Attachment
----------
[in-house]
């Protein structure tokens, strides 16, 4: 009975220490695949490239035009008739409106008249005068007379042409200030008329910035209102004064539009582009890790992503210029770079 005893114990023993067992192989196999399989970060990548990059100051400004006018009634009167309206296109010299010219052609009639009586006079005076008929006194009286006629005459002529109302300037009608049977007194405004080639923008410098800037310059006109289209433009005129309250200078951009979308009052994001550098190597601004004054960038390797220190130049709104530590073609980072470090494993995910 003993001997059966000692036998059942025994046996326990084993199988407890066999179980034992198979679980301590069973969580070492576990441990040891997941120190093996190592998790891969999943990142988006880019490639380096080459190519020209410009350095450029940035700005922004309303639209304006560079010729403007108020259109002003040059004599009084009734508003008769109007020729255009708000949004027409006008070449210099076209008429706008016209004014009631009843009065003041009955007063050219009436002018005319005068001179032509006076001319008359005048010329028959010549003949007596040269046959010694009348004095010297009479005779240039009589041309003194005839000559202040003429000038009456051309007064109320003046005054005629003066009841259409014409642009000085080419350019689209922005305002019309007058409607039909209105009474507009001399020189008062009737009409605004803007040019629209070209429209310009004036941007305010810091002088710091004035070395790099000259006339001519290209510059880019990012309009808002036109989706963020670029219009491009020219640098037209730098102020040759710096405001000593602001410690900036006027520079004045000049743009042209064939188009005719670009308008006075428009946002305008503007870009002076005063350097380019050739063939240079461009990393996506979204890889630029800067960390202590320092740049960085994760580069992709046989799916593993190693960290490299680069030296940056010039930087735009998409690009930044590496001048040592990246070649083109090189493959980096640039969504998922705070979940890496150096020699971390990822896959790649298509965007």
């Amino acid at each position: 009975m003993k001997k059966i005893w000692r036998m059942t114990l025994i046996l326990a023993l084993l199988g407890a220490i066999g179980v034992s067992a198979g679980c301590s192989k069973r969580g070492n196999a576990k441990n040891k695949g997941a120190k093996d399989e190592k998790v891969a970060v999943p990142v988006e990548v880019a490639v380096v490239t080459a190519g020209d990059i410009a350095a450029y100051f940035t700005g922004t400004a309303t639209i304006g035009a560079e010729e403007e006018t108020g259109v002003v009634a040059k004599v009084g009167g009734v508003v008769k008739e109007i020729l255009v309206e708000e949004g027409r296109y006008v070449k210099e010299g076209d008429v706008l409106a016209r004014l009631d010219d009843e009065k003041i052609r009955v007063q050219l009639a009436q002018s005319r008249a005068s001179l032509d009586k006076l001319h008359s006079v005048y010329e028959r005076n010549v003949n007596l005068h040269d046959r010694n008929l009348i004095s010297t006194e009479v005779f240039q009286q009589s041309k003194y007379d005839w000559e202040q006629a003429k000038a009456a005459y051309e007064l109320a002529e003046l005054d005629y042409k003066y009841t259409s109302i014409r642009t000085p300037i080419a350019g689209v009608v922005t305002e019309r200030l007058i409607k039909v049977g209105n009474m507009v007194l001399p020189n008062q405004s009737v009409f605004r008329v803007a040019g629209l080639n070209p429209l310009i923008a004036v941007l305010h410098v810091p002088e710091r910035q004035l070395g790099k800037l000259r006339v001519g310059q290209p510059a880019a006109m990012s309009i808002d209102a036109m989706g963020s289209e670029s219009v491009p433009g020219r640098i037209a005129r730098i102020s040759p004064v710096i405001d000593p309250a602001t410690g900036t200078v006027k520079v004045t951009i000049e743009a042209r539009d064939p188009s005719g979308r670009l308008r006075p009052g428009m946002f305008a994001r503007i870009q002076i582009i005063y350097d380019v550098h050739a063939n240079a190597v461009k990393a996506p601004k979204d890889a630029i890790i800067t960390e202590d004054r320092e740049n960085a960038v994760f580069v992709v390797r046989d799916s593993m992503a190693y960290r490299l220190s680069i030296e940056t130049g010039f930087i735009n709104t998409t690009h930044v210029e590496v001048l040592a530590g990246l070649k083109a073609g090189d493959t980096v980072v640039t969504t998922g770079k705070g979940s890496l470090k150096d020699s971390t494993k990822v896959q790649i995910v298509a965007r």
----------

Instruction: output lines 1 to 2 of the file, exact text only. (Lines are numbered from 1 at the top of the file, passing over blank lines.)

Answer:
[in-house]
């Protein structure tokens, strides 16, 4: 009975220490695949490239035009008739409106008249005068007379042409200030008329910035209102004064539009582009890790992503210029770079 005893114990023993067992192989196999399989970060990548990059100051400004006018009634009167309206296109010299010219052609009639009586006079005076008929006194009286006629005459002529109302300037009608049977007194405004080639923008410098800037310059006109289209433009005129309250200078951009979308009052994001550098190597601004004054960038390797220190130049709104530590073609980072470090494993995910 003993001997059966000692036998059942025994046996326990084993199988407890066999179980034992198979679980301590069973969580070492576990441990040891997941120190093996190592998790891969999943990142988006880019490639380096080459190519020209410009350095450029940035700005922004309303639209304006560079010729403007108020259109002003040059004599009084009734508003008769109007020729255009708000949004027409006008070449210099076209008429706008016209004014009631009843009065003041009955007063050219009436002018005319005068001179032509006076001319008359005048010329028959010549003949007596040269046959010694009348004095010297009479005779240039009589041309003194005839000559202040003429000038009456051309007064109320003046005054005629003066009841259409014409642009000085080419350019689209922005305002019309007058409607039909209105009474507009001399020189008062009737009409605004803007040019629209070209429209310009004036941007305010810091002088710091004035070395790099000259006339001519290209510059880019990012309009808002036109989706963020670029219009491009020219640098037209730098102020040759710096405001000593602001410690900036006027520079004045000049743009042209064939188009005719670009308008006075428009946002305008503007870009002076005063350097380019050739063939240079461009990393996506979204890889630029800067960390202590320092740049960085994760580069992709046989799916593993190693960290490299680069030296940056010039930087735009998409690009930044590496001048040592990246070649083109090189493959980096640039969504998922705070979940890496150096020699971390990822896959790649298509965007």